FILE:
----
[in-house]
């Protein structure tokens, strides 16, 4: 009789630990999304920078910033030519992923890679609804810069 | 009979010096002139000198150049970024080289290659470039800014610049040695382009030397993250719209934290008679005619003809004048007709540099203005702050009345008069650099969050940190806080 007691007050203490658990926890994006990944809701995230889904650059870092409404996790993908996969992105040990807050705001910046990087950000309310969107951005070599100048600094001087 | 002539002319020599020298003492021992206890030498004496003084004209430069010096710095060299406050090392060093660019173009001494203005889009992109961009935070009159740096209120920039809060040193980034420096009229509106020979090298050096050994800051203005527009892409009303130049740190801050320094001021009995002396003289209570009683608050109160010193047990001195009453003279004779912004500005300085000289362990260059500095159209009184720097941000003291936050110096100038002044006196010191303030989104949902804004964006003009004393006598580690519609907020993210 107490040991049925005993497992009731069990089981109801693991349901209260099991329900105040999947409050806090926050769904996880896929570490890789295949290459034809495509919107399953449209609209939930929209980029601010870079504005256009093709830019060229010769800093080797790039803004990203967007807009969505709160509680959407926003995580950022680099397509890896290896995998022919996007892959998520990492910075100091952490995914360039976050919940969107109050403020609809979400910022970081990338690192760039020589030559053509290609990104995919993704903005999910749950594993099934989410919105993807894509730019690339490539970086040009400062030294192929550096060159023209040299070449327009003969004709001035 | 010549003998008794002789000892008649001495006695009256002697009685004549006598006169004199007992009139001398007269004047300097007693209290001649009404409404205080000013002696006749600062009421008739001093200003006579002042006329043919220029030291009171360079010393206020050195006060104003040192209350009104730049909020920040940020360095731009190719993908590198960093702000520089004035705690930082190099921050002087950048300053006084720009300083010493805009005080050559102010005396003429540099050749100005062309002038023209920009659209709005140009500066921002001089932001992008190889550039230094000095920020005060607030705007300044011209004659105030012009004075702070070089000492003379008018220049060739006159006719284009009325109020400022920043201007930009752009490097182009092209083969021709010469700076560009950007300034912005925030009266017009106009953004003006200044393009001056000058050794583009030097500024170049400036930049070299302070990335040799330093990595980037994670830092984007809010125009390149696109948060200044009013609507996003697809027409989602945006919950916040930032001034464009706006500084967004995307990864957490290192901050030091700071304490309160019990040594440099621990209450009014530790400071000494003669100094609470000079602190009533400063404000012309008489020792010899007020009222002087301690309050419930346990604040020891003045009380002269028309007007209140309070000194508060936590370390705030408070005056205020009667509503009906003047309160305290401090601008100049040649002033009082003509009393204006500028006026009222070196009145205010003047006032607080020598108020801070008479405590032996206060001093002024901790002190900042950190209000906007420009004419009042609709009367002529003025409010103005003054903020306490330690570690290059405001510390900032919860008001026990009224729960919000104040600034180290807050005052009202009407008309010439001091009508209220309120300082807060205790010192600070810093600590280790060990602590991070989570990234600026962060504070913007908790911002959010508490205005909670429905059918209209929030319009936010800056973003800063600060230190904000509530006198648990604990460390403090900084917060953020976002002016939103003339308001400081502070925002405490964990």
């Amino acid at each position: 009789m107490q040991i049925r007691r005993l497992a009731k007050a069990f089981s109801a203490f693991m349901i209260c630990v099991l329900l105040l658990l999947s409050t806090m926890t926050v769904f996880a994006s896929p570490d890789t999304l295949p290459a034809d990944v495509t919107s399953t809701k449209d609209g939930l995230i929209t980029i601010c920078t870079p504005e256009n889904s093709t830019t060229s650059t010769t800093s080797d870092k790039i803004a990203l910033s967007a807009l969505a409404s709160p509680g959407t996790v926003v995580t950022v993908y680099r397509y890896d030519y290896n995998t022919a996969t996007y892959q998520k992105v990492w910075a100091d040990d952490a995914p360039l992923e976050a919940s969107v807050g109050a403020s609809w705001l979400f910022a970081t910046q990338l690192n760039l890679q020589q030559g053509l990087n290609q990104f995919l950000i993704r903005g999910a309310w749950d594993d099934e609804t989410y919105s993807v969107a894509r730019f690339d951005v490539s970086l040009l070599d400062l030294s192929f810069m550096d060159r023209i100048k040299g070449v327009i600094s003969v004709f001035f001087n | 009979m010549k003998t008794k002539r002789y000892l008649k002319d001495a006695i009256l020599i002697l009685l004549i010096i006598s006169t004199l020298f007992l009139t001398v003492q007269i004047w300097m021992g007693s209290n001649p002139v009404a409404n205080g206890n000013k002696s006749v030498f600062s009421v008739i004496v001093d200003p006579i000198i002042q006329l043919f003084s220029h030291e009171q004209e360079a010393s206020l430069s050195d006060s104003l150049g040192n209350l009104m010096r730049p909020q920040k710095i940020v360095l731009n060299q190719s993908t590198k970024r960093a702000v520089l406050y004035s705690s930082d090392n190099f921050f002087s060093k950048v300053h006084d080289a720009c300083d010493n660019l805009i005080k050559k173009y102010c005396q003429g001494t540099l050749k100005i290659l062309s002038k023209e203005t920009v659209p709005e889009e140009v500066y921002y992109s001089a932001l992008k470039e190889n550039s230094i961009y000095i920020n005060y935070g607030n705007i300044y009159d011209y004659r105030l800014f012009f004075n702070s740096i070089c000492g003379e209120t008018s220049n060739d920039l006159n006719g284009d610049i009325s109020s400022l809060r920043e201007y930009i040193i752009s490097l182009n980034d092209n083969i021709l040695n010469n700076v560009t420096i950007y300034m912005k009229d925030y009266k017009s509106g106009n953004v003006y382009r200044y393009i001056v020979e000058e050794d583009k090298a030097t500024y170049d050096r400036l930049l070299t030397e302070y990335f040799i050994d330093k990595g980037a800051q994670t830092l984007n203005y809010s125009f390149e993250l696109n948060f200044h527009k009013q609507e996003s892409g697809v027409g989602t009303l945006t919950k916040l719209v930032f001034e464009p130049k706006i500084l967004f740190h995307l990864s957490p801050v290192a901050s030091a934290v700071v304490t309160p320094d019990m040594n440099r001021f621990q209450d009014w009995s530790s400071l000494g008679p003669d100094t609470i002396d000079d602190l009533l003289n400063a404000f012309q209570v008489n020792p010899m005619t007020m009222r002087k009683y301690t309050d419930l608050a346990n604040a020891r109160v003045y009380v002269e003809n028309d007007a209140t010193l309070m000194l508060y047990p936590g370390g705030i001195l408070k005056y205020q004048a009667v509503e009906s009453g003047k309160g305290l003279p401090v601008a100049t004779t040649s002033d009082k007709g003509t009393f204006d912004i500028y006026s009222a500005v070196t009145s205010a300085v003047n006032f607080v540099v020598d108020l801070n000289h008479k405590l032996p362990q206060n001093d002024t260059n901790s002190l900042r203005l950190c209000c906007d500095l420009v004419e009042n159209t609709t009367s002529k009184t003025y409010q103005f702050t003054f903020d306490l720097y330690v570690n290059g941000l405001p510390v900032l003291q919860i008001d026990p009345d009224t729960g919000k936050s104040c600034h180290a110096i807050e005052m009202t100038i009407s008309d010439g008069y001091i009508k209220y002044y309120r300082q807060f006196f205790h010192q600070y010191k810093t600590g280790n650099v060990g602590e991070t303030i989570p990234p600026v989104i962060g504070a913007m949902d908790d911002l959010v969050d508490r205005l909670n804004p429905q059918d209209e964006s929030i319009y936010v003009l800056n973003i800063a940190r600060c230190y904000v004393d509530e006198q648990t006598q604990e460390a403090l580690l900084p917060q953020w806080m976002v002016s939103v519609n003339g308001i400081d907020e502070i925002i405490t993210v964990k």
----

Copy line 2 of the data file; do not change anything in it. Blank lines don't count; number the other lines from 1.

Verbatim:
């Protein structure tokens, strides 16, 4: 009789630990999304920078910033030519992923890679609804810069 | 009979010096002139000198150049970024080289290659470039800014610049040695382009030397993250719209934290008679005619003809004048007709540099203005702050009345008069650099969050940190806080 007691007050203490658990926890994006990944809701995230889904650059870092409404996790993908996969992105040990807050705001910046990087950000309310969107951005070599100048600094001087 | 002539002319020599020298003492021992206890030498004496003084004209430069010096710095060299406050090392060093660019173009001494203005889009992109961009935070009159740096209120920039809060040193980034420096009229509106020979090298050096050994800051203005527009892409009303130049740190801050320094001021009995002396003289209570009683608050109160010193047990001195009453003279004779912004500005300085000289362990260059500095159209009184720097941000003291936050110096100038002044006196010191303030989104949902804004964006003009004393006598580690519609907020993210 107490040991049925005993497992009731069990089981109801693991349901209260099991329900105040999947409050806090926050769904996880896929570490890789295949290459034809495509919107399953449209609209939930929209980029601010870079504005256009093709830019060229010769800093080797790039803004990203967007807009969505709160509680959407926003995580950022680099397509890896290896995998022919996007892959998520990492910075100091952490995914360039976050919940969107109050403020609809979400910022970081990338690192760039020589030559053509290609990104995919993704903005999910749950594993099934989410919105993807894509730019690339490539970086040009400062030294192929550096060159023209040299070449327009003969004709001035 | 010549003998008794002789000892008649001495006695009256002697009685004549006598006169004199007992009139001398007269004047300097007693209290001649009404409404205080000013002696006749600062009421008739001093200003006579002042006329043919220029030291009171360079010393206020050195006060104003040192209350009104730049909020920040940020360095731009190719993908590198960093702000520089004035705690930082190099921050002087950048300053006084720009300083010493805009005080050559102010005396003429540099050749100005062309002038023209920009659209709005140009500066921002001089932001992008190889550039230094000095920020005060607030705007300044011209004659105030012009004075702070070089000492003379008018220049060739006159006719284009009325109020400022920043201007930009752009490097182009092209083969021709010469700076560009950007300034912005925030009266017009106009953004003006200044393009001056000058050794583009030097500024170049400036930049070299302070990335040799330093990595980037994670830092984007809010125009390149696109948060200044009013609507996003697809027409989602945006919950916040930032001034464009706006500084967004995307990864957490290192901050030091700071304490309160019990040594440099621990209450009014530790400071000494003669100094609470000079602190009533400063404000012309008489020792010899007020009222002087301690309050419930346990604040020891003045009380002269028309007007209140309070000194508060936590370390705030408070005056205020009667509503009906003047309160305290401090601008100049040649002033009082003509009393204006500028006026009222070196009145205010003047006032607080020598108020801070008479405590032996206060001093002024901790002190900042950190209000906007420009004419009042609709009367002529003025409010103005003054903020306490330690570690290059405001510390900032919860008001026990009224729960919000104040600034180290807050005052009202009407008309010439001091009508209220309120300082807060205790010192600070810093600590280790060990602590991070989570990234600026962060504070913007908790911002959010508490205005909670429905059918209209929030319009936010800056973003800063600060230190904000509530006198648990604990460390403090900084917060953020976002002016939103003339308001400081502070925002405490964990």